***The two parts of the spectrometer can be connected either to two polarisations of the same sideband, or to the upper and lower sidebands. An additional mode, 4 x 2.5 GHz simultaneously covering all sidebands and polarisations, is available. Below 50 GHz, the 2 x 4 GHz mode can be used to cover both polarizations of the same sideband for the two dual polarization receivers (18–26 GHz and 36–50 GHz).
Observing modes: Position switching, frequency switching, and (above 67 GHz) beam switching (11 arcmin).
Spectral line data are stored and archived in the FITS format on compact disks.
The VLBI back-end consists of digital base band converters (DBBC). Data is recorded on the Mark 5 system or transported directly to the correlator through the internet (e-VLBI). We have 2 parallel VLBI systems and can observe with the 20 m and 25 m telescope in VLBI-mode simultaneously.
Example spectrum from the 2 x 4 GHz FFT spectrometer
The new FFTS has a maximum bandwidth of 2 x 4 GHz. In the spectrum below (observed with the 3 mm receiver), the two polarizations have been combined into one 4 GHz spectrum.
Observations of the galaxy M82 with the 3 mm receiver and the new FFTS with a bandwidth of 2 x 4 GHz. In the spectrum, the two polarizations were combined into one 4 GHz wide spectrum. No baseline was subtracted. A pdf-file with better resolution: m82spec160129.pdf.
Example spectra from the 3 mm receiver
A new, dual polarization, receiver for the 85–116 GHz ("3 mm") range was installed in March 2014. Example spectra from the early commissioning observatations can be found below (and see also the spectrum above). No baseline has been subtracted (except for a constant in the cases of M82 and R Leo).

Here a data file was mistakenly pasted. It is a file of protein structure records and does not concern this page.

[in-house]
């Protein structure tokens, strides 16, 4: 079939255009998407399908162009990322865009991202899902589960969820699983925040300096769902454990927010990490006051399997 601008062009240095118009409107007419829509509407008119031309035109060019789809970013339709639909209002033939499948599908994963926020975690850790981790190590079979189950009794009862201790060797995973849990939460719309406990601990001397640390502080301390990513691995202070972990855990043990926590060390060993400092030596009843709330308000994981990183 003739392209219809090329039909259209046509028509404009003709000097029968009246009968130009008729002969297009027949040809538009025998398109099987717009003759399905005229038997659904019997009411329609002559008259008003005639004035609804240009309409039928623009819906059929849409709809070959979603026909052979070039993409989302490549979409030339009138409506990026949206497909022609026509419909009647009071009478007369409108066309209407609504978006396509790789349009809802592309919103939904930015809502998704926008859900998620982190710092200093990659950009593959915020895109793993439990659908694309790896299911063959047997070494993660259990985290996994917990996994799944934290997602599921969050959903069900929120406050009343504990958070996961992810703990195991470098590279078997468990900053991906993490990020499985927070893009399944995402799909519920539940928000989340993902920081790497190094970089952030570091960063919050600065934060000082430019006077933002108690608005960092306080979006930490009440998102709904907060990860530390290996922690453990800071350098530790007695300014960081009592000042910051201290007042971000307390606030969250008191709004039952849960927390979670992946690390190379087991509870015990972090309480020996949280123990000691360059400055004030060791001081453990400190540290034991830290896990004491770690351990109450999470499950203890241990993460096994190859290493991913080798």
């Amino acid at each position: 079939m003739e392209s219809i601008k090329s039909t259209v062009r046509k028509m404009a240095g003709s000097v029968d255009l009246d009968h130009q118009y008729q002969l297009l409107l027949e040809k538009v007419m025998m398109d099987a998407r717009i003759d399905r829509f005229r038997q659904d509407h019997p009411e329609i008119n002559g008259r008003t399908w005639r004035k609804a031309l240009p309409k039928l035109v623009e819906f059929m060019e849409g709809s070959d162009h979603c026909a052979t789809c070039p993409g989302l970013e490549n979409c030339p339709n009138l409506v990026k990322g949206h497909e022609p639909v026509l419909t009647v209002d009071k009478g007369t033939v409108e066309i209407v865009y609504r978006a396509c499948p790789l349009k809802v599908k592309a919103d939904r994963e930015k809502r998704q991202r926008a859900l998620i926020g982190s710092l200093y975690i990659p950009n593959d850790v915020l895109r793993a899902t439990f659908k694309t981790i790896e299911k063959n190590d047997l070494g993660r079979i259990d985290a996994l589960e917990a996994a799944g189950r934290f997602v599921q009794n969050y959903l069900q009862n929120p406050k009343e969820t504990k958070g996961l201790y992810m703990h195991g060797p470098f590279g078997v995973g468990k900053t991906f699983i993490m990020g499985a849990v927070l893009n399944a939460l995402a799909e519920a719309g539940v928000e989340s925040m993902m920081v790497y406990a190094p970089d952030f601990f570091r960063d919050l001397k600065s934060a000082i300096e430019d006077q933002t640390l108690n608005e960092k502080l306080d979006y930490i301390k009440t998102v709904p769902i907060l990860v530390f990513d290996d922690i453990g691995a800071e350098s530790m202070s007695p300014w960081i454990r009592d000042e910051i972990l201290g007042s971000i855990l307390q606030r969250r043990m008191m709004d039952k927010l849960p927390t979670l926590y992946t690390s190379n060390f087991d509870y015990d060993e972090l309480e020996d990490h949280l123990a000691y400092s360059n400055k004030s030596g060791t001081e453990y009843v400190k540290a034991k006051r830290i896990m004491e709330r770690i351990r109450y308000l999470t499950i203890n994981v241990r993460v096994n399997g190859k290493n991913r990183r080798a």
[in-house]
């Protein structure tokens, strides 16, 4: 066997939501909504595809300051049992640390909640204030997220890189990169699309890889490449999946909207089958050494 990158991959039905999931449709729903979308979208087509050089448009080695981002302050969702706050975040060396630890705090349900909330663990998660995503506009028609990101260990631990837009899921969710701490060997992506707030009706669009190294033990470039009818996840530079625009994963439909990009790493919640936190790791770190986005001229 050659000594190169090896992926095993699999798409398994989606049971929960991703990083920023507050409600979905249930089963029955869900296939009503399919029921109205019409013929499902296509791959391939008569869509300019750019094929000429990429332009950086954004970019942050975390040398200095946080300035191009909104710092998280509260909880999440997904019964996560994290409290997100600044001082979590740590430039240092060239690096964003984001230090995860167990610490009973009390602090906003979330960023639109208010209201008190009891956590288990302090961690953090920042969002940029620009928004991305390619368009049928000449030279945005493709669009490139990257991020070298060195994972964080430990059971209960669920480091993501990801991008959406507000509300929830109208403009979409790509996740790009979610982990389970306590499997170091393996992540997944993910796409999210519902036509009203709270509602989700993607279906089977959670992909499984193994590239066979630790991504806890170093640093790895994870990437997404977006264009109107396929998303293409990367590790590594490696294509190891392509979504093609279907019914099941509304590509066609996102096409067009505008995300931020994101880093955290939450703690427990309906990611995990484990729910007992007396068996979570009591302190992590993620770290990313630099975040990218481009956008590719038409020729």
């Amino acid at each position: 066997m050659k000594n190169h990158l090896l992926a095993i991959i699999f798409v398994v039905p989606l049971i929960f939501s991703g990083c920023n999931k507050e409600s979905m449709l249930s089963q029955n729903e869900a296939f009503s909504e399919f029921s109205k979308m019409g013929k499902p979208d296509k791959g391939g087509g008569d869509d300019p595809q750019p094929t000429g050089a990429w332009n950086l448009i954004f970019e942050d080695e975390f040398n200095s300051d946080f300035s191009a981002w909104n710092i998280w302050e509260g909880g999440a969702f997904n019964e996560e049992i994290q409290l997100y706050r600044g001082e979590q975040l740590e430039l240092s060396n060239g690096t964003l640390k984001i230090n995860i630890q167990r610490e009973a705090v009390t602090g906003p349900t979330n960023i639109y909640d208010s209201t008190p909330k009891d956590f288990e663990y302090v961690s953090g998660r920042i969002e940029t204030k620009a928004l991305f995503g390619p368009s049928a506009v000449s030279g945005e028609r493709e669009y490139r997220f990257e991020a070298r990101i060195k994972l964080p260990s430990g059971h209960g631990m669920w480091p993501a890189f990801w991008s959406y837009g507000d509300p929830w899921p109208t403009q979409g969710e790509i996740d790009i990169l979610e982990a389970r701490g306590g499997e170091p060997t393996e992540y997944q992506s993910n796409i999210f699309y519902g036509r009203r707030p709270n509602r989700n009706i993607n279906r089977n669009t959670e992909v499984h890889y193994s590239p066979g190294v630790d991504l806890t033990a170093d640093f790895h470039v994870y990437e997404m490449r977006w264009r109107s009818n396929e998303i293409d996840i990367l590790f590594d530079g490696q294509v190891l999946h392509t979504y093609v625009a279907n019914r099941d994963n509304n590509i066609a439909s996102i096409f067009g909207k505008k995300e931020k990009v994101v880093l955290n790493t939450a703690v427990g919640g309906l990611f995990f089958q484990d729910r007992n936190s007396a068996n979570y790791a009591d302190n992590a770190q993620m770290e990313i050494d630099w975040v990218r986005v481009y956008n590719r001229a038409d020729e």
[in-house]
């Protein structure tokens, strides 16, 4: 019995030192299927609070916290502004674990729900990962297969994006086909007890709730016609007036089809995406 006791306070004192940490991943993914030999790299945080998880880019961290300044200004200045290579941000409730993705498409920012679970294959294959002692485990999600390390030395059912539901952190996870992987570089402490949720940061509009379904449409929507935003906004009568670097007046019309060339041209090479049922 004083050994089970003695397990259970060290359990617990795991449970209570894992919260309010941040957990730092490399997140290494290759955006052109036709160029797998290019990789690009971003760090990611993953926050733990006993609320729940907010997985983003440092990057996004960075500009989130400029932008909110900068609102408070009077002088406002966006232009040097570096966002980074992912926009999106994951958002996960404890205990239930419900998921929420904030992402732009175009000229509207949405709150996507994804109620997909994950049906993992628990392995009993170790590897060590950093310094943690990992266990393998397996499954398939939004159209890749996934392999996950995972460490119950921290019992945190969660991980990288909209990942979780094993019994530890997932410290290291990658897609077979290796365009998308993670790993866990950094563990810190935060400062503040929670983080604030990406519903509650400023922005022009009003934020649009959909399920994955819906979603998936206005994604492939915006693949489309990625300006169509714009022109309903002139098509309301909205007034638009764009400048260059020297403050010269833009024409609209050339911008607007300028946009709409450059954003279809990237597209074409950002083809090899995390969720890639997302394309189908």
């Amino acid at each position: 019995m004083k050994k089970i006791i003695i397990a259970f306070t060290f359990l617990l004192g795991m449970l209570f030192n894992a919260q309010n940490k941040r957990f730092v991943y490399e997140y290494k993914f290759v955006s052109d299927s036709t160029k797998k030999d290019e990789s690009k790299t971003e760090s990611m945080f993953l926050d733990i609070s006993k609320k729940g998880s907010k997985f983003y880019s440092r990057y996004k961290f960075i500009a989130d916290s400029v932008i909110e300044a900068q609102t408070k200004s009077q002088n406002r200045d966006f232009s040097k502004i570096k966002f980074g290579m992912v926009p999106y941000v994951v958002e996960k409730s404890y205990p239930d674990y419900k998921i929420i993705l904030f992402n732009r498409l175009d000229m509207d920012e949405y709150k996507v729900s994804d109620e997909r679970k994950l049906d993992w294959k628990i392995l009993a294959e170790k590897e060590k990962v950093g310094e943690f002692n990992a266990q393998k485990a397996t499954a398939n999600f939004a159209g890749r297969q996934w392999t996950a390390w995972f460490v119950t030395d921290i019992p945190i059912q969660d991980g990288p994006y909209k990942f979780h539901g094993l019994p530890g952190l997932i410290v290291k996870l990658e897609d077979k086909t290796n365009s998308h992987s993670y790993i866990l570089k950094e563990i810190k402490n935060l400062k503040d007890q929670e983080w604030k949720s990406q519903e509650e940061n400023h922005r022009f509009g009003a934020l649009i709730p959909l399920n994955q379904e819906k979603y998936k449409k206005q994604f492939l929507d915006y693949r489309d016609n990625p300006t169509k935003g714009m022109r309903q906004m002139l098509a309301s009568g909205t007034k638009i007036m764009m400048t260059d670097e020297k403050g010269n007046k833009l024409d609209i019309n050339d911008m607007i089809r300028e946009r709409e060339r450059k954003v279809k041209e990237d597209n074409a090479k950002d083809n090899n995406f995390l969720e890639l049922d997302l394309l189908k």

Early commissioning observations of DR21(OH) at 86.2 GHz, position switching, single polarization. The unmarked line at edge is a ghost image of a line just outside the edge (FFTS artefact). A pdf-file with better resolution: dr21oh140318.pdf .
Early commissioning observations of CS in M82 at 98 GHz, dual beam switching. Two polarizations are shown. Note the flat baseline and 1 mK noise per polarization (at 10 km/s resolution) after 8.8 h observation (on source). A pdf-file with better resolution: m82cs140321.pdf.
Early commissioning observations of R Leo at 86.2 GHz, position switching. Two polarizations are shown. The intensity scale is preliminary.
Example spectra from the 4 mm receiver
A new, dual polarization, receiver for the 67–87 GHz ("4 mm") range was installed in October 2015. Example spectra from the early commissioning observatations can be found below.
Spectrum showing observations of HDO (and some other molecules as well) in Orion KL. A pdf-file with better resolution: orionspec151021.pdf.Spectrum showing observations of two spectral lines in the galaxy IC 342. A pdf-file with better resolution: ic342spec151020.pdf.
Spectrum showing several interesting spectral lines in DR21(OH). Note that the noise increases towards the lower end of the spectrum, due to several broad atmospheric molecular oxygen lines around 60 GHz. A pdf-file with better resolution: dr21oh_67_71.pdf.